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Save My Baby

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Haja’s mother let out a long piercing cry as the wolves came into view. Their large, fatal canines jutted from their black, hungry lips, ready to sink into the soft flesh of their victims. The Alpha, tall and mighty, was first, his fur silver and ominously glowing in the harsh winter moonlight. His pack followed silently, obedient and hungry; some wolves’ thick rib bones stuck out horribly from the plush fur.
Haja, young and oblivious to the imminent danger, raised her chubby hands over her red, numb ears and frowned in protest at the noise. Her mother, called Naem, stopped her violent scream at once, looking down at her small daughter. Her eyes glazed over instinctively with calm, doing anything to protect her only daughter from the terror of the wild beasts attacking the village. No, her daughter must live. Naem jerked her head about, searching for her sons, Allo and Mehn. She spotted them with their father, searching through a disheveled pile of spears and bows and arrows.
“Sons!” She called out, desperation and determination both weaving through her melodic low voice, “There is no time for that. You know there is nothing you can do. Nothing except to save your sister”
Confusion clouded over the young men’s faces, but they knew there was no time to do much explaining. They dropped the spearheads they were holding and ran over to their mother and sister, who were standing in front of the feeble shelter they called home.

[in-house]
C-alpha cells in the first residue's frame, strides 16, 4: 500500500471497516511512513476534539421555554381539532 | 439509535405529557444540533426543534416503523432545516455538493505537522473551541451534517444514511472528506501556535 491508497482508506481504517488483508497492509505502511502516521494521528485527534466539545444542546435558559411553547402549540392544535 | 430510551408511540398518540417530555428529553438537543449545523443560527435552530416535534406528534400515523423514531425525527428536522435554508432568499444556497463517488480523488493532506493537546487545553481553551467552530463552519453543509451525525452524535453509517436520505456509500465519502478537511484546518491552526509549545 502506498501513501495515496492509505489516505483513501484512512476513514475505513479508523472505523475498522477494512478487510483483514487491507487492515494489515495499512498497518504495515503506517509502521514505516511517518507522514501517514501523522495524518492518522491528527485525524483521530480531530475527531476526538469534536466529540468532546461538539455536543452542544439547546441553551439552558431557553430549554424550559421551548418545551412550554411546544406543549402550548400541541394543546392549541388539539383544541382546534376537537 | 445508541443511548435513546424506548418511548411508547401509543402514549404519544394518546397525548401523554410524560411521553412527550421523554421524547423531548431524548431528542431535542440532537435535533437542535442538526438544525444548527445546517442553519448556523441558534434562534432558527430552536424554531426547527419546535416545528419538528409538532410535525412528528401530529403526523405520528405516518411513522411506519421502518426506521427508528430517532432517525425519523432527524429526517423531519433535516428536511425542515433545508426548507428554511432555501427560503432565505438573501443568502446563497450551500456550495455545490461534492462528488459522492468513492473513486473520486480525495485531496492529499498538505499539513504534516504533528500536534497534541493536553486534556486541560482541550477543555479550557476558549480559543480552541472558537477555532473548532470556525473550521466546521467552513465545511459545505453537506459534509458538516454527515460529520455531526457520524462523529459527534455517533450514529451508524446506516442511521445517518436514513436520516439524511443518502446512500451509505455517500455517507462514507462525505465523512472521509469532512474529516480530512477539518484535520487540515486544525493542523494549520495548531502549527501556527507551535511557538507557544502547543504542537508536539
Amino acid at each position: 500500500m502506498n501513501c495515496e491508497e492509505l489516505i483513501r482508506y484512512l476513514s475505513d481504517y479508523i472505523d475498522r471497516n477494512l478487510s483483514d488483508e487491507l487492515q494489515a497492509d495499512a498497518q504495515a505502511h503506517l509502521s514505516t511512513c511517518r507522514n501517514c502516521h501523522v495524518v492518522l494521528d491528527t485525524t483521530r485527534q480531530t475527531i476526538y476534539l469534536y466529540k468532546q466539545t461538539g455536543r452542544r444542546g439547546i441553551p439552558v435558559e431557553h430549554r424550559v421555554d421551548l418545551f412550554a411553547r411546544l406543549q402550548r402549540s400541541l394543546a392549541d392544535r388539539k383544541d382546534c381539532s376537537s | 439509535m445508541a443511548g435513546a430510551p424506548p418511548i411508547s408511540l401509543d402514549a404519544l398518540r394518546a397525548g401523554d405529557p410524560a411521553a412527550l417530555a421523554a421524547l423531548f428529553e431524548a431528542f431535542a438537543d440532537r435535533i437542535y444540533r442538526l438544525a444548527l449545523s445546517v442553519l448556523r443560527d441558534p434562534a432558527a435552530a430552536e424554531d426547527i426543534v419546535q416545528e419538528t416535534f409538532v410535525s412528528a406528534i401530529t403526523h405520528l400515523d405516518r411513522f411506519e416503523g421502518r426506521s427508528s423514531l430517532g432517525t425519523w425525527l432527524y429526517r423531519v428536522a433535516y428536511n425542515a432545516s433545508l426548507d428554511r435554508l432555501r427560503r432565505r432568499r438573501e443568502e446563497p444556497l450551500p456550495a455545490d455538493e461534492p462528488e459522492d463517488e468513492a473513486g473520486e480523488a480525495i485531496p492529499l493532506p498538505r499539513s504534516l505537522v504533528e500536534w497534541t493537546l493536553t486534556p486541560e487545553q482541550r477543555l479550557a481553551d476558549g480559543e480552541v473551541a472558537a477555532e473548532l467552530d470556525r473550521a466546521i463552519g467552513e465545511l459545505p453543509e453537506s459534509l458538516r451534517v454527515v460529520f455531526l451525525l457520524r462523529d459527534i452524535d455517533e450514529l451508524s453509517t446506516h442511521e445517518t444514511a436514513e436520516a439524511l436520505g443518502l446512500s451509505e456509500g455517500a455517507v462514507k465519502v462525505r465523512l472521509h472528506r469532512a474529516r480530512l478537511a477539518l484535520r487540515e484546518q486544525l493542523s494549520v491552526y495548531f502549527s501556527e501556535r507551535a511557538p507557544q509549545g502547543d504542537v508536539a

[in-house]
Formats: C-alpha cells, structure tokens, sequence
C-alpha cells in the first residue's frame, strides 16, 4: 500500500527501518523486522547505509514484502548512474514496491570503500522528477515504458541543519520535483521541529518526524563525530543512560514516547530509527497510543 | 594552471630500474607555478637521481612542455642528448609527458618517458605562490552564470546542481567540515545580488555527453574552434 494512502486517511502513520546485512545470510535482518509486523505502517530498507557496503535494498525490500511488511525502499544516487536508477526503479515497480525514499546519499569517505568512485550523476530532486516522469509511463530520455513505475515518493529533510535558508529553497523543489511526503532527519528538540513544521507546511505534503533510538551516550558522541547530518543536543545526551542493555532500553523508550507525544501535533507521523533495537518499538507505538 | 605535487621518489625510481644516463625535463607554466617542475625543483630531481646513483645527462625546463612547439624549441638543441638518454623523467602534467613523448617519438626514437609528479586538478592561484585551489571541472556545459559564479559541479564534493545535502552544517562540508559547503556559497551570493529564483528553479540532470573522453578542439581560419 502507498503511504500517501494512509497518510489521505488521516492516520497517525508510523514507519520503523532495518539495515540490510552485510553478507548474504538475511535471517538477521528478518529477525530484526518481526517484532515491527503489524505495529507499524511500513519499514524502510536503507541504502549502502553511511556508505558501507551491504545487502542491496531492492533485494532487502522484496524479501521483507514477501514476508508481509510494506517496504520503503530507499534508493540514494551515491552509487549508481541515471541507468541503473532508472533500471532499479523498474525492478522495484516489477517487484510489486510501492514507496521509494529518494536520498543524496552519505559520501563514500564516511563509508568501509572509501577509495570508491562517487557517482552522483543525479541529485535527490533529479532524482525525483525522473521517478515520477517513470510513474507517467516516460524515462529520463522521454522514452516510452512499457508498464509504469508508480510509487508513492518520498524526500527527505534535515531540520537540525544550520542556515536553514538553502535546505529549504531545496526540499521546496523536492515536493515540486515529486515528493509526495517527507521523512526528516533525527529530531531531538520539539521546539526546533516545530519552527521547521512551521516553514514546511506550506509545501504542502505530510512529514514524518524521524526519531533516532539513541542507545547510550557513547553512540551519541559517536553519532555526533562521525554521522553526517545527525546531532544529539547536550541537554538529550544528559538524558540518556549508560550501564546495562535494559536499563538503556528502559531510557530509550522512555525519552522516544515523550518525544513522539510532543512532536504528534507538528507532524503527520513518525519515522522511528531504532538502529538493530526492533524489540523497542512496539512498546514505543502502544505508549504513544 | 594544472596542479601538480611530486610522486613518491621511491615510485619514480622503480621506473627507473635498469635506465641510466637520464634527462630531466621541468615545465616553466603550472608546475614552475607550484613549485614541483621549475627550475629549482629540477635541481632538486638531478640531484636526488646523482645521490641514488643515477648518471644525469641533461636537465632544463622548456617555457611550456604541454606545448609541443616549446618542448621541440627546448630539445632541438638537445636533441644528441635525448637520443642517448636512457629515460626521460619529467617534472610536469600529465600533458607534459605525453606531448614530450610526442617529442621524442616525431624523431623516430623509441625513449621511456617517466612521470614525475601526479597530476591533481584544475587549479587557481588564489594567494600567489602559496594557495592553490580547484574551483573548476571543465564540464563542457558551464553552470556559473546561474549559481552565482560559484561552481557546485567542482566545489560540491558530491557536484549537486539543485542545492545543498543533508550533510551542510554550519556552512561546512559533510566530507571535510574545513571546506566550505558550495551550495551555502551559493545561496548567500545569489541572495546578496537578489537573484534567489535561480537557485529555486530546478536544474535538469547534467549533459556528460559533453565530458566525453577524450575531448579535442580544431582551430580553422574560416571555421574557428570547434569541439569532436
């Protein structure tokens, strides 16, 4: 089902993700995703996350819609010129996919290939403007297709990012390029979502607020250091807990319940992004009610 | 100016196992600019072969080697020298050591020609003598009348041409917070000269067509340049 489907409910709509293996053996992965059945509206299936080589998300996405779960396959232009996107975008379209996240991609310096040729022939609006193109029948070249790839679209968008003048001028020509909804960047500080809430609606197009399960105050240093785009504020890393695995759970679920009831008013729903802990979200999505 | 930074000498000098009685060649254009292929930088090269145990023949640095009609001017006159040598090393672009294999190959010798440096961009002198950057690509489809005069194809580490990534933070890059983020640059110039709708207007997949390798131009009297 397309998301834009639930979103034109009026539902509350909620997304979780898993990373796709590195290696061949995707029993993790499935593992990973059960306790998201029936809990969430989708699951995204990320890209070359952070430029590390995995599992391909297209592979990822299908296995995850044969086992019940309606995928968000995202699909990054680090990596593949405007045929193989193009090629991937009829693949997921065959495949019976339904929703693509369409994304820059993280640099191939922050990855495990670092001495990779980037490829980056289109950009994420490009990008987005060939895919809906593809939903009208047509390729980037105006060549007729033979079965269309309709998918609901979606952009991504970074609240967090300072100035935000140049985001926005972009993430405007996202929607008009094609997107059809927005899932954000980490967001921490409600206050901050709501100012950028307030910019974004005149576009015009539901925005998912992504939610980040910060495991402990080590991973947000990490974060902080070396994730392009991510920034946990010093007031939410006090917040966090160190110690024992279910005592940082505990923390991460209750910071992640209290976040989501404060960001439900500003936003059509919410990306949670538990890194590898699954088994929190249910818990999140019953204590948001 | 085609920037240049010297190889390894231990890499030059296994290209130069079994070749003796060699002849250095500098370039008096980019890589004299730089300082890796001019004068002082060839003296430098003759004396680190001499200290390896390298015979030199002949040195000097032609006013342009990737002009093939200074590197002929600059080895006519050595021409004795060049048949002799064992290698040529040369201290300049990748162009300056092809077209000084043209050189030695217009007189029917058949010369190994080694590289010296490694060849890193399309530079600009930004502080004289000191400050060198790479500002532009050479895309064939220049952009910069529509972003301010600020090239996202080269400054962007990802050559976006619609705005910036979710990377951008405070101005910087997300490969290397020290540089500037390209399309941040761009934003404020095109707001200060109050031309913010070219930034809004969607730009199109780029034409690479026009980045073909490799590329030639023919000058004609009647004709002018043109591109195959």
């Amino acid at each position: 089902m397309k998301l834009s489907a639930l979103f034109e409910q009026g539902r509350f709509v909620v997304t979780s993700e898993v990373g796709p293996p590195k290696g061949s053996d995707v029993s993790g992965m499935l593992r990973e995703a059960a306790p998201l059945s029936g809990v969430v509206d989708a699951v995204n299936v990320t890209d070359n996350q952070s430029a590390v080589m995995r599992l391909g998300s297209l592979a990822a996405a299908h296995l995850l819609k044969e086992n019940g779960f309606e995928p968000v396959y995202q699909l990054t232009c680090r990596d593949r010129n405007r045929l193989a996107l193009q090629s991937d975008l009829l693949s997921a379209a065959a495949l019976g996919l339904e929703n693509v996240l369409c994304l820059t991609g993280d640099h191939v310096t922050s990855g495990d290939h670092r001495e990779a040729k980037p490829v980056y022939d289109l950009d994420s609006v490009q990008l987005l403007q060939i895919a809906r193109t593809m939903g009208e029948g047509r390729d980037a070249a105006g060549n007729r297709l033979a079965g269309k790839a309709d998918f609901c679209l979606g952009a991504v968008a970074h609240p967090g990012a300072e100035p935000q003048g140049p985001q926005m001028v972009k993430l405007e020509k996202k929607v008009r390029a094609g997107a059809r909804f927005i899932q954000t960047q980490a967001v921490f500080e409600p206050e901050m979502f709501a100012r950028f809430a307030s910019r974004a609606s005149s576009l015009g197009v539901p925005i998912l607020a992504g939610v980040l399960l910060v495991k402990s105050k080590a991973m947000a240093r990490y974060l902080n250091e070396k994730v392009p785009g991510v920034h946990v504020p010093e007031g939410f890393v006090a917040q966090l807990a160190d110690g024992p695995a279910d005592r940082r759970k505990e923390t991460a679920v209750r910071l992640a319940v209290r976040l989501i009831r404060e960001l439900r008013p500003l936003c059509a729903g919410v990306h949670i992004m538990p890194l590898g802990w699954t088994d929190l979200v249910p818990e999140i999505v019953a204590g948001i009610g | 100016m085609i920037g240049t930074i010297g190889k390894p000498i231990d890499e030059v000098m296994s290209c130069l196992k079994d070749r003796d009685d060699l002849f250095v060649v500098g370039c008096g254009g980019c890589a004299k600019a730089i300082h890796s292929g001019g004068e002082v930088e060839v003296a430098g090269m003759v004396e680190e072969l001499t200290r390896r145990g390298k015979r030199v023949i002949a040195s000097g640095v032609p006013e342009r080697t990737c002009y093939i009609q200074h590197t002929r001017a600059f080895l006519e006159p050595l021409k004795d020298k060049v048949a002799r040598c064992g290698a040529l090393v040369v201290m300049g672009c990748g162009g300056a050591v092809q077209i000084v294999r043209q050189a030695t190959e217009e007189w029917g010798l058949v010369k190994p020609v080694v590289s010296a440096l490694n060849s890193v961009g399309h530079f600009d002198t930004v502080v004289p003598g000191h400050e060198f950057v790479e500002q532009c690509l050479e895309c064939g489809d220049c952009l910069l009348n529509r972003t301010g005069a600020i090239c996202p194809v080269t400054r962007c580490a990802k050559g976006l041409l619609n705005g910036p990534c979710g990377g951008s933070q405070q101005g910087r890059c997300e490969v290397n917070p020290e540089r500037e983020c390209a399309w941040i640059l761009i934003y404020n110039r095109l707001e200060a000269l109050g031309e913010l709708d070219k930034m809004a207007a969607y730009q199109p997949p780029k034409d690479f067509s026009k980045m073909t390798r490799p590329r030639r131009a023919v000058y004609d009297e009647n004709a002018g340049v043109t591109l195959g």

“You must take furs. Allo run and get as many as will fit in your pack.”
The boy ran into the shelter and started packing immediately, cramming furs into his large back pack.
“And Mehn, you pack some food and your ice tools. Anything you might need. Hurry!”
The boys’ hands were clumsy with cold, hurry, and fear, but they did as their fierce-eyed mother instructed. They paused for a millisecond when they had finally finished cramming all they could into their packs. Their identical gleaming black eyes met, reading the mirrored fright in each other’s. But there was something else there, too. It was the need to survive, the strong, overpowering, demanding need that coursed through them both, through all humans on this earth. It pounded through the body, surfing down the bloodstreams, tossed about by the triumphant beating of the heart.
Mehn and Allo were pulled out of their stupor by the spine-chilling call of the wolves, as they reached the bottom of the rocky mountain side, ready to prey on the villagers.
“Hurry, sons!” Naem cried desperately, clutching her Haja close.
They rose nimbly and stood before the woman, who was now shaking in anger at the beasts who threatened to take away her life, her children’s lives.
“Take Haja. Run to the old cave that lies above the fishing holes. Your father has taught you how to make a wall of ice, to shelter yourself in case of blizzard. Do this, hide yourselves.”
Then, pulling them close to her warm body for the last time on this earth, she whispered “Save yourselves. Save Haja.”
Pregnant tears fell from her eyes and froze to her eyelashes and cheeks as she watched her children run into the frosty night.
The wolves came then. And as they sunk their terrible teeth into the flesh of Naem, her only solace, her only hope was that her children would live on.
Somewhere in the freezing darkness, a toddler cried, mourning her mother’s death, rejoicing of her own life.



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mocha said...
Oct. 25, 2009 at 3:48 am
Good work =] I love the description. For short essays it's great but if you're writing longer works (like novels) then you might wanna trim it a bit so that it wont obstruct the flow of your story.
 
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